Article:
2006 Training Camp: Cornerbacks
By: Stephen Zorio
Category: Washington Redskins News
Williams relies on a variety of well-disguised blitzes to pound the opposing team into submission and he relies on his corners to handle man-on-man coverage to allow for those blitzes. In fact, he occasionally uses those corners to rush the quarterback.
Additionally, the corners in Williams’ system must be adept at playing the run and need to be solid tacklers.
That is all on top of the difficult tasks corners face in today’s receiver-friendly NFL.
So the question remains: Do the Redskins have the cornerbacks that meet those requirements?
The answer: absolutely.
The names are as follows: Shawn Springs, Carlos Rogers, Kenny Wright, Ade Jimoh, Christian Morton, Dimitri Patterson, Chris Hawkins and John Eubanks.
Barring injury, Springs and Rogers are the starters at right and left corner, respectively.
Springs, 31, has been nothing short of spectacular since signing with the Redskins in 2004. The knock on Springs was that he couldn’t stay healthy, however Springs has silenced that criticism by playing 30 games the past two seasons while amassing 99 tackles and six interceptions.
He is extremely reliable; he is not caught out-of-position and has been frequently paired with the opposing team’s top wideout. In addition, his six sacks in his initial campaign with the team show his versatility as an occasional pass rusher.
Rogers, 25, had a very solid rookie campaign, playing in 12 games and elevating himself to a starter while notching 42 tackles and two interceptions. He will only get better with experience and, like Springs, has the size to cover today’s bigger, more physical receivers.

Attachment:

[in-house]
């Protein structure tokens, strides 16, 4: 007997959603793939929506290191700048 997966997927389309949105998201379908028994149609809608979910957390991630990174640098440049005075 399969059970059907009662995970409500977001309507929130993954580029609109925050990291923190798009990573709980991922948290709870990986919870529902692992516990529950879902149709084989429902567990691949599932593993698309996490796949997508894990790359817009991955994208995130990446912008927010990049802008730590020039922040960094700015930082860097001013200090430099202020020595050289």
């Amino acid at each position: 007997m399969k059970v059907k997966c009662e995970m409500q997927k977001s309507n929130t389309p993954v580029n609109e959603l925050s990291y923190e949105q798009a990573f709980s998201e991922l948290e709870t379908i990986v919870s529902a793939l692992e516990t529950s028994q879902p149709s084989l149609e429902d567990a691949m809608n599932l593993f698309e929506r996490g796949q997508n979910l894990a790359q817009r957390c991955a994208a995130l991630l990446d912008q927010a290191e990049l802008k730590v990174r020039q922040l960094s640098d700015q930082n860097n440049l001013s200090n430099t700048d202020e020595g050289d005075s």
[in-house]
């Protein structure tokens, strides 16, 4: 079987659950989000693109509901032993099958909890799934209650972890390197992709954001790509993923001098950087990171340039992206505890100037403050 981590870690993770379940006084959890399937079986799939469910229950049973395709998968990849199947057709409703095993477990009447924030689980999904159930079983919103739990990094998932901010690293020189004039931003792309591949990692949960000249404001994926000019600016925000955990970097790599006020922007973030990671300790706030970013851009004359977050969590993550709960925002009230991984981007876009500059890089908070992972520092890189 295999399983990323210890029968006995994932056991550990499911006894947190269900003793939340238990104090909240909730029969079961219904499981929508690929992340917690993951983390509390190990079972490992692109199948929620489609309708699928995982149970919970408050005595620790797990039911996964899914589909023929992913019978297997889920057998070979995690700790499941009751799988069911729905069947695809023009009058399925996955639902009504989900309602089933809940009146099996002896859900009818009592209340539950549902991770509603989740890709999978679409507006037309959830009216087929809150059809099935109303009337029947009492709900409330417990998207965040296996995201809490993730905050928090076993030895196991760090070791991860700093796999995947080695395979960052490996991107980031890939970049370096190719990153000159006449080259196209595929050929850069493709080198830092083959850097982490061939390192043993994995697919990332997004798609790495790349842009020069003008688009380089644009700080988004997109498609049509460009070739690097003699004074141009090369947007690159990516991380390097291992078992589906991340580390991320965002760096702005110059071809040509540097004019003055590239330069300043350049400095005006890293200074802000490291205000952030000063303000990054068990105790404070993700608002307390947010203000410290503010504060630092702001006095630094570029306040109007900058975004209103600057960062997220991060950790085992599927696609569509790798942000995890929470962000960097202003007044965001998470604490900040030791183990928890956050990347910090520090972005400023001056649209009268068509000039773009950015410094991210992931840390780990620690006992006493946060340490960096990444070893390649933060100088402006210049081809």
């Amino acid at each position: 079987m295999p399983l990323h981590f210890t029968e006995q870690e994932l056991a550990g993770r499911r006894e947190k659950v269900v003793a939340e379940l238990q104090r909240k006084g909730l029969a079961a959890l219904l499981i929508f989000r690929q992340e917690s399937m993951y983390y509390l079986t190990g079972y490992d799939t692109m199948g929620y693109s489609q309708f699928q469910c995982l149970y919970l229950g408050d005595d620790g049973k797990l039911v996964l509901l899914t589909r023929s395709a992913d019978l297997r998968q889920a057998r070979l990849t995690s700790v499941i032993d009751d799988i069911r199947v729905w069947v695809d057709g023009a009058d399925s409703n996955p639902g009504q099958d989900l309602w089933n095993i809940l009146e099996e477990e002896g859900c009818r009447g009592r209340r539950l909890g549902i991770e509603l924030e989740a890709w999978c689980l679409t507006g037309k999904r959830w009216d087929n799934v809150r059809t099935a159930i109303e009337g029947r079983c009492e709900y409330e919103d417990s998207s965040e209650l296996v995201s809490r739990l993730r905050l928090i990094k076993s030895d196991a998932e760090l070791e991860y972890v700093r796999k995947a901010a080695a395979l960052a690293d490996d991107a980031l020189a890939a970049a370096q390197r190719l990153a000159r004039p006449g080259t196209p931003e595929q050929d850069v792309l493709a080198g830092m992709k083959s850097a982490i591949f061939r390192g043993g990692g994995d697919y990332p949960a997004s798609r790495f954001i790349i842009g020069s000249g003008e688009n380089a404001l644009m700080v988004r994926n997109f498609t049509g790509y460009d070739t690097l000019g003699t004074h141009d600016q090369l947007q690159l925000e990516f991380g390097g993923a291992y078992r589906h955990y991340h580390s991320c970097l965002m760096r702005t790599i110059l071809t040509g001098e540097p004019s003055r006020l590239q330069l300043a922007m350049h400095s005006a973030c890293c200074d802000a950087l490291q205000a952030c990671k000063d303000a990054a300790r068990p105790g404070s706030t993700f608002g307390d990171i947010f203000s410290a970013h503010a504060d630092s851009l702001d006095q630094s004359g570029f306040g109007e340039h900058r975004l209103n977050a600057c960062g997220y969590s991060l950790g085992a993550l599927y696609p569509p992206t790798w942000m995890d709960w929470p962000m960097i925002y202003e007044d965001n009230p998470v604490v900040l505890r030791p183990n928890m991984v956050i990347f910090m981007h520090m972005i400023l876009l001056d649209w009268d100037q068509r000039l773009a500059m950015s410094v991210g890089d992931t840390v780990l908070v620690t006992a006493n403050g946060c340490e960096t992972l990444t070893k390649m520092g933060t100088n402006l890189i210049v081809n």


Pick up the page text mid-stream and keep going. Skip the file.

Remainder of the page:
Wright’s signing has been touted on this site; he is expected to occupy the nickel corner slot, a position that is important in the overall scheme of the Redskins defense. His size and aggressive nature blend well with Williams’ style.
The other names on the depth chart will be primarily competing for spots in the nickel and dime packages.
And Jerry Gray will be there to help them do just that.
Gray, the team’s new secondary coach, played corner in the NFL for nine years (including four Pro Bowl trips) before moving into the coaching ranks. He spent the past five seasons as the Bills defensive coordinator.
He is a very active coach who values athleticism, speed and technique.
His track record bodes well for the young group of corners vying for the additional spots and the group shows definite promise.
Jimoh and Morton in particular should begin to realize their promise under Gray’s tutelage.
The Redskins ranked 10th in the league in passing defense last season, the additions of Gray and Wright coupled with the veteran leadership of Springs and the continued growth of Rogers means this unit should improve on that ranking in the coming season.
And given the number of potent offenses the Redskins will be facing next season, that improvement comes not a moment too soon.
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